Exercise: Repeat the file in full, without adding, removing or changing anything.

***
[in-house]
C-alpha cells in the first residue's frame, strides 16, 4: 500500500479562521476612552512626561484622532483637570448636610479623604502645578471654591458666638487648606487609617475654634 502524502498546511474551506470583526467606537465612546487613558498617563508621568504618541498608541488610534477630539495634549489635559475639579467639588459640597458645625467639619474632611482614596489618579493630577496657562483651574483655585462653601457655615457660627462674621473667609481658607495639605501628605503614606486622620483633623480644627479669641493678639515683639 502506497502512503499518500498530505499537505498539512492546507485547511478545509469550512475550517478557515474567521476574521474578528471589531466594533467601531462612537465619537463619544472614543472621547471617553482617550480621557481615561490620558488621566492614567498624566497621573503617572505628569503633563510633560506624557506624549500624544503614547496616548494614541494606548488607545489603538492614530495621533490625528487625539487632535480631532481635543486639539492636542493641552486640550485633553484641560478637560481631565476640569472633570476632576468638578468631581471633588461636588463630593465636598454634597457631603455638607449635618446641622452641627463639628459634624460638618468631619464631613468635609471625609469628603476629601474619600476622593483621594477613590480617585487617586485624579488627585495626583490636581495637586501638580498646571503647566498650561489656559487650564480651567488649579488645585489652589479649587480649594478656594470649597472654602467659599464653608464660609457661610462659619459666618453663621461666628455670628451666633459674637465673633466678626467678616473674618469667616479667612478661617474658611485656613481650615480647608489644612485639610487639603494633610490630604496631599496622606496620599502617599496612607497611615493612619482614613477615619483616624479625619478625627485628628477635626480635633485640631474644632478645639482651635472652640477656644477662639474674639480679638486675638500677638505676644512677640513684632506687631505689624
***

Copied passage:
[in-house]
C-alpha cells in the first residue's frame, strides 16, 4: 500500500479562521476612552512626561484622532483637570448636610479623604502645578471654591458666638487648606487609617475654634 502524502498546511474551506470583526467606537465612546487613558498617563508621568504618541498608541488610534477630539495634549489635559475639579467639588459640597458645625467639619474632611482614596489618579493630577496657562483651574483655585462653601457655615457660627462674621473667609481658607495639605501628605503614606486622620483633623480644627479669641493678639515683639 502506497502512503499518500498530505499537505498539512492546507485547511478545509469550512475550517478557515474567521476574521474578528471589531466594533467601531462612537465619537463619544472614543472621547471617553482617550480621557481615561490620558488621566492614567498624566497621573503617572505628569503633563510633560506624557506624549500624544503614547496616548494614541494606548488607545489603538492614530495621533490625528487625539487632535480631532481635543486639539492636542493641552486640550485633553484641560478637560481631565476640569472633570476632576468638578468631581471633588461636588463630593465636598454634597457631603455638607449635618446641622452641627463639628459634624460638618468631619464631613468635609471625609469628603476629601474619600476622593483621594477613590480617585487617586485624579488627585495626583490636581495637586501638580498646571503647566498650561489656559487650564480651567488649579488645585489652589479649587480649594478656594470649597472654602467659599464653608464660609457661610462659619459666618453663621461666628455670628451666633459674637465673633466678626467678616473674618469667616479667612478661617474658611485656613481650615480647608489644612485639610487639603494633610490630604496631599496622606496620599502617599496612607497611615493612619482614613477615619483616624479625619478625627485628628477635626480635633485640631474644632478645639482651635472652640477656644477662639474674639480679638486675638500677638505676644512677640513684632506687631505689624